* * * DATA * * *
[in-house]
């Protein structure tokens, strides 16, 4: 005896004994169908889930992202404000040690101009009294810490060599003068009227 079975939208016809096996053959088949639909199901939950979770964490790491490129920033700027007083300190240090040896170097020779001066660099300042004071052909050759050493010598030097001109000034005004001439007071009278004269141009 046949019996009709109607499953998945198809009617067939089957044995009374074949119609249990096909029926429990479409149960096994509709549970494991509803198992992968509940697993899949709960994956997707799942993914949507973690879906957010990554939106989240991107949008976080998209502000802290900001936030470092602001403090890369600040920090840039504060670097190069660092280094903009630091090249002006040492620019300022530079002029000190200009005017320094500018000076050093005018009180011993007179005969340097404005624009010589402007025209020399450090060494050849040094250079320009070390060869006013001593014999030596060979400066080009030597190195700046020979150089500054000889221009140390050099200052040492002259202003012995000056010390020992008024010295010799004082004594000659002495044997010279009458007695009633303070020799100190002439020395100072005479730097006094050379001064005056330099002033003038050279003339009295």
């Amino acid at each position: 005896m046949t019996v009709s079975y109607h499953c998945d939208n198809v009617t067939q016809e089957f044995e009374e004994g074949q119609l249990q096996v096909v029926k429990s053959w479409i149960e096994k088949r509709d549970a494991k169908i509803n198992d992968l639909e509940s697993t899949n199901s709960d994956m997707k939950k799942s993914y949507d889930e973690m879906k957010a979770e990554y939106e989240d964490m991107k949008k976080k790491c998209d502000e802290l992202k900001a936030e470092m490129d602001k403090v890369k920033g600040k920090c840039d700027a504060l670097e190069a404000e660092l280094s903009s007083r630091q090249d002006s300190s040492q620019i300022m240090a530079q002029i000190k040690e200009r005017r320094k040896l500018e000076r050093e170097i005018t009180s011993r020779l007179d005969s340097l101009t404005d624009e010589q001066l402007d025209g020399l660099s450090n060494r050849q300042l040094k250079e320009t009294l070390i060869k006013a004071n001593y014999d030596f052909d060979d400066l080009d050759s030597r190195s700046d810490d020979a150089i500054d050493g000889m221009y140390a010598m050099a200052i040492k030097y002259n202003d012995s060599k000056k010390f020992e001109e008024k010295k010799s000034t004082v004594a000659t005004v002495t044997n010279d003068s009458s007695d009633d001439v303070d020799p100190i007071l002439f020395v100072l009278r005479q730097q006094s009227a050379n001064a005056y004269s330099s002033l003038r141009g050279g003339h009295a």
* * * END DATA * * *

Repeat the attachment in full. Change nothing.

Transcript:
[in-house]
């Protein structure tokens, strides 16, 4: 005896004994169908889930992202404000040690101009009294810490060599003068009227 079975939208016809096996053959088949639909199901939950979770964490790491490129920033700027007083300190240090040896170097020779001066660099300042004071052909050759050493010598030097001109000034005004001439007071009278004269141009 046949019996009709109607499953998945198809009617067939089957044995009374074949119609249990096909029926429990479409149960096994509709549970494991509803198992992968509940697993899949709960994956997707799942993914949507973690879906957010990554939106989240991107949008976080998209502000802290900001936030470092602001403090890369600040920090840039504060670097190069660092280094903009630091090249002006040492620019300022530079002029000190200009005017320094500018000076050093005018009180011993007179005969340097404005624009010589402007025209020399450090060494050849040094250079320009070390060869006013001593014999030596060979400066080009030597190195700046020979150089500054000889221009140390050099200052040492002259202003012995000056010390020992008024010295010799004082004594000659002495044997010279009458007695009633303070020799100190002439020395100072005479730097006094050379001064005056330099002033003038050279003339009295």
């Amino acid at each position: 005896m046949t019996v009709s079975y109607h499953c998945d939208n198809v009617t067939q016809e089957f044995e009374e004994g074949q119609l249990q096996v096909v029926k429990s053959w479409i149960e096994k088949r509709d549970a494991k169908i509803n198992d992968l639909e509940s697993t899949n199901s709960d994956m997707k939950k799942s993914y949507d889930e973690m879906k957010a979770e990554y939106e989240d964490m991107k949008k976080k790491c998209d502000e802290l992202k900001a936030e470092m490129d602001k403090v890369k920033g600040k920090c840039d700027a504060l670097e190069a404000e660092l280094s903009s007083r630091q090249d002006s300190s040492q620019i300022m240090a530079q002029i000190k040690e200009r005017r320094k040896l500018e000076r050093e170097i005018t009180s011993r020779l007179d005969s340097l101009t404005d624009e010589q001066l402007d025209g020399l660099s450090n060494r050849q300042l040094k250079e320009t009294l070390i060869k006013a004071n001593y014999d030596f052909d060979d400066l080009d050759s030597r190195s700046d810490d020979a150089i500054d050493g000889m221009y140390a010598m050099a200052i040492k030097y002259n202003d012995s060599k000056k010390f020992e001109e008024k010295k010799s000034t004082v004594a000659t005004v002495t044997n010279d003068s009458s007695d009633d001439v303070d020799p100190i007071l002439f020395v100072l009278r005479q730097q006094s009227a050379n001064a005056y004269s330099s002033l003038r141009g050279g003339h009295a």